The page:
Teberda valley runoff variability (AD 1850–2005) based on tree-ring reconstruction (Northern Caucasus, Russia)

V V Matskovsky1, E A Dolgova1 and O N Solomina1
1 Institute of Geography, Russian Academy of Sciences, 29 Staromonetniy pereulok, Moscow, Russia
E-mail: matskovsky@gmail.com
Abstract. Seven tree-ring chronologies are used to reconstruct Teberda river (Northern Caucasus, Russia) smoothed runoff for May, July and August. Six chronologies were developed from Pinus sylvestris and one from Abies nordmanniana. Tree growth is significantly, but weakly, correlated with maximum temperatures (negatively) and relative humidity (positively) during summer.All possible combinations of seven predictors were tried to get the best result on the cross-validation. Two of three reconstructions showed high wavelet coherence with instrumental data on decadal timescales and were analysed for spectrum stability. Minima of moving trends at the end of the reconstructions along with weakening of decadal cycles may be a marker of significant change of Teberda river hydrological regime during the second half of the 20th century.
1. Introduction
Teberda river is a tributary of Kuban' (Azov Sea basin), the largest river of Krasnodarskiy Kray, an important agricultural region of the Russian South. Teberda is 60 km long with the watershed surface equal to 1080 km2, mean watershed altitude is 2210 m. 55.8% of Teberda river’s runoff (measured at Teberda hydrological station) is provided by snow and ice melt. 60% of runoff occurs in summer, 17% – in the fall, 5% – in winter, 18% – in spring. Mean annual water discharge is 26.8 m3/sec [1]. Teberda monthly runoff correlates with spring temperature (up to 0.62 for April) and with autumn precipitation (up to 0.72 for October). Significant negative trends were identified both in summer and full year runoff for AD 1927-2005. Extending instrumental observations into the past is essential for understanding of the runoff long-term variability and response to changing climate.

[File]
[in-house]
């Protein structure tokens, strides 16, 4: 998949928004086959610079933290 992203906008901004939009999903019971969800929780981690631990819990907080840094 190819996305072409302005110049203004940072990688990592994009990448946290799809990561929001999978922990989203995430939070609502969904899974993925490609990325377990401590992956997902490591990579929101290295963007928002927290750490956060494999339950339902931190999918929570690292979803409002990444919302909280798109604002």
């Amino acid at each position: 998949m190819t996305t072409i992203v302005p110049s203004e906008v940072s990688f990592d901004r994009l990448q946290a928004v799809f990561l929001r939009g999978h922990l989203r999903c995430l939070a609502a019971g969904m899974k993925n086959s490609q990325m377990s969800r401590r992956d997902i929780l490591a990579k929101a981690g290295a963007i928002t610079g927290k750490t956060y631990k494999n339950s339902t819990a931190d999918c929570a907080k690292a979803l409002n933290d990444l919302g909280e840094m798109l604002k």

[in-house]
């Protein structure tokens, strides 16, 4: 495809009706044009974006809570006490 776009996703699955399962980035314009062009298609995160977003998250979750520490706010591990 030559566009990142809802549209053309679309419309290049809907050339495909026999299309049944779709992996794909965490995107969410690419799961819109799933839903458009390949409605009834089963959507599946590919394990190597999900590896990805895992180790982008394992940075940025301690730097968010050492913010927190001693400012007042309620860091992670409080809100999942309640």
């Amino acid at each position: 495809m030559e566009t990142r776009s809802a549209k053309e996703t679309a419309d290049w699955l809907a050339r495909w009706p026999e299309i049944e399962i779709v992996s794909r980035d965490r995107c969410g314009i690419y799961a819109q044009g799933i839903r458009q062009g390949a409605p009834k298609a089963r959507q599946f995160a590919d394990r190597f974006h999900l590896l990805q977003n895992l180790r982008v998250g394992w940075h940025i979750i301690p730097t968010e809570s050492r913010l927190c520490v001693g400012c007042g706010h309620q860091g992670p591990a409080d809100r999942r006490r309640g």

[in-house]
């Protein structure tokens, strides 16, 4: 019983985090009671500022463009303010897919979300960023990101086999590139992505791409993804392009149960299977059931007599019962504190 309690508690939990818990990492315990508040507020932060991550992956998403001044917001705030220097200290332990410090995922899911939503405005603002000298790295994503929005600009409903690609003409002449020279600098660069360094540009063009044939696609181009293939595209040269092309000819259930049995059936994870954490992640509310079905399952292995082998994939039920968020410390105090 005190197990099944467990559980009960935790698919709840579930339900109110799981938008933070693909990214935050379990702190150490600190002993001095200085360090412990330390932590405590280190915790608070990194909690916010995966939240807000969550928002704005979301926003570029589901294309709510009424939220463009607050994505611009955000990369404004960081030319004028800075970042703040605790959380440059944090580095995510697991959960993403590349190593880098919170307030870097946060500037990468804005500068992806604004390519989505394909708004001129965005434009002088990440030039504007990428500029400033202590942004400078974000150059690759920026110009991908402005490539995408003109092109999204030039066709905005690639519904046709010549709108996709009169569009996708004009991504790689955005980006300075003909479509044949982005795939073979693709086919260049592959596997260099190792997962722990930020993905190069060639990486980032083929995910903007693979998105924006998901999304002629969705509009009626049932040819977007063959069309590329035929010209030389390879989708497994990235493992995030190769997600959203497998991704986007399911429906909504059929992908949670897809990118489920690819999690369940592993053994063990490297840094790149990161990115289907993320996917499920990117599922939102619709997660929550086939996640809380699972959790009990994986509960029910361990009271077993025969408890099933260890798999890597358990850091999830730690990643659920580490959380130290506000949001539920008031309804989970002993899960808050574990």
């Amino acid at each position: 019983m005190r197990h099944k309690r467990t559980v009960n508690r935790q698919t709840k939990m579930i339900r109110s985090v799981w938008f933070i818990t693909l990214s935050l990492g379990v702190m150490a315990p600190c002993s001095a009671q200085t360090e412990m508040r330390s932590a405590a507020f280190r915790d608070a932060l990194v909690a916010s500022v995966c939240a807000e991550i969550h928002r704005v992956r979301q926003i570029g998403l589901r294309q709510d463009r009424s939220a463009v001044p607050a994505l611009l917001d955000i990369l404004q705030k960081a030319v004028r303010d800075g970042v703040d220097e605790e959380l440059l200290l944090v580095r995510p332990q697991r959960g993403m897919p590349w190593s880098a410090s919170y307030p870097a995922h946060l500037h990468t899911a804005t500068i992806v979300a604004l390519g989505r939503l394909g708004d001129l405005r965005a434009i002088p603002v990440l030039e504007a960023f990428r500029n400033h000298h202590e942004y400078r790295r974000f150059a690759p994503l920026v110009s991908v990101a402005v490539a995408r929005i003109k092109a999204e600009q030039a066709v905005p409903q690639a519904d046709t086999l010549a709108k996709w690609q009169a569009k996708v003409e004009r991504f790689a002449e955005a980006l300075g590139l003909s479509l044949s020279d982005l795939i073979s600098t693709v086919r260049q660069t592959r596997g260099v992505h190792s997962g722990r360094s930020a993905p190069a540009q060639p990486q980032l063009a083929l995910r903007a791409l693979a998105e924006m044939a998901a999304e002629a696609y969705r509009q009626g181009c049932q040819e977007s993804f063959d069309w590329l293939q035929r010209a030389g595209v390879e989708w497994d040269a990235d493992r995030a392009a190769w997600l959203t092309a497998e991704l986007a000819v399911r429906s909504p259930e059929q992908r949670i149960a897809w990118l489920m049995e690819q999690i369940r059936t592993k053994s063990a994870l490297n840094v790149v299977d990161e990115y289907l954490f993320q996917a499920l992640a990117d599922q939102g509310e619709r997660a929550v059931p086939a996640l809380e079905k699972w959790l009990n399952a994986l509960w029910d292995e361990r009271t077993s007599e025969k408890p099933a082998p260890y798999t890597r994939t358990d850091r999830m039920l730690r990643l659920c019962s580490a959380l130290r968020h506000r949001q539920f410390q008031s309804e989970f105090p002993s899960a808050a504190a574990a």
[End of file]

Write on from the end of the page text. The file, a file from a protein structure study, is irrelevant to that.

2. Materials and methods
2.1. Tree-ring data
The study area is located in the Caucasus Mts. at the territory of Teberda Biosphere reserve and Elbrus National Park. The current timberline of Scots pines (Pinus sylvestris L.) rises up to the elevation of 2500-2700, depending on the slope orientation and local environmental conditions. Tree ring samples (cores) were collected from nine sites in the vicinity of the upper-tree limit (from 2200 to 2500 m a.s.l.) and at glacier’s forefields. Location of these sites are shown on the figure 1.
Living trees of Scots pine (Pinus sylvestris L.) and fir (Abies nordmanniana (Stev.) Spach) were sampled according to standard dendroclimatological principles and conventions [2], [3]. LINTAB equipment was used for measuring of the annual ring-width with precision of 0.01 mm. To cross-date tree-ring series and for graphical comparison we used Rinntech TSAP 0.53 software. To cross-date, check for missing rings or dating errors COFECHA software was used [4]. Samples that showed low correlation (<0.33) with master-chronology were excluded from the analysis. The final dataset comprised 145 tree-ring series.
We used program ARSTAN software [5] for developing the chronologies. Tree-ring series were standardized using a conservative procedure to maintain in the series as much low-frequency variance as possible. Negative exponential or linear curves were used for removing the non-climatic signals.
image description
Figure 1. Tree-ring sites (yellow) and Teberda river valley (green). Elbrus mount (white) is clearly seen at the right side of the figure.
The ability of each chronology to represent the ideal population signal was assessed using the mean between-tree correlation and the expressed population signal (EPS) statistics [6].
2.2. Runoff data
Monthly values of Teberda river runoff at Teberda hydrological station for AD 1927-2005, corrected for nonstationarity were provided by Teberda Biosphere reserve. They contain missing values from August of 1941 to December of 1947 and from January of 1971 to January of 1972.
2.3. Methods
We built principal component chronology to extract a common climatic signal from our local chronologies. It showed the strongest response to climatic variability (calculations in Dendroclim2002 [7]), correlating negatively with May-July maximum temperature and positively with May-July relative humidity. A significant correlation (at 99.9% confidence level) is identified between PC chronology indices and July Teberda river runoff (r=0.41). But none of the chronologies showed really strong response to any individual climatic variable. However, the absence of a strong linear correlation with a single climate variable does not mean that tree-growth in this region is not sensitive to climate [8].This suggests more complex tree-climate relationships, but this complexity shouldn’t stop our efforts to get as much as possible from determined connections.
We used principle component regression [9] to generate the runoff reconstruction models, separately for each month and for the full year. Seven standard chronologies that are listed below were used as predictors. To determine the best set of predictors, all possible combinations were tried and the set, that showed maximum R2 statistics on leave-one-out cross-validation, was chosen.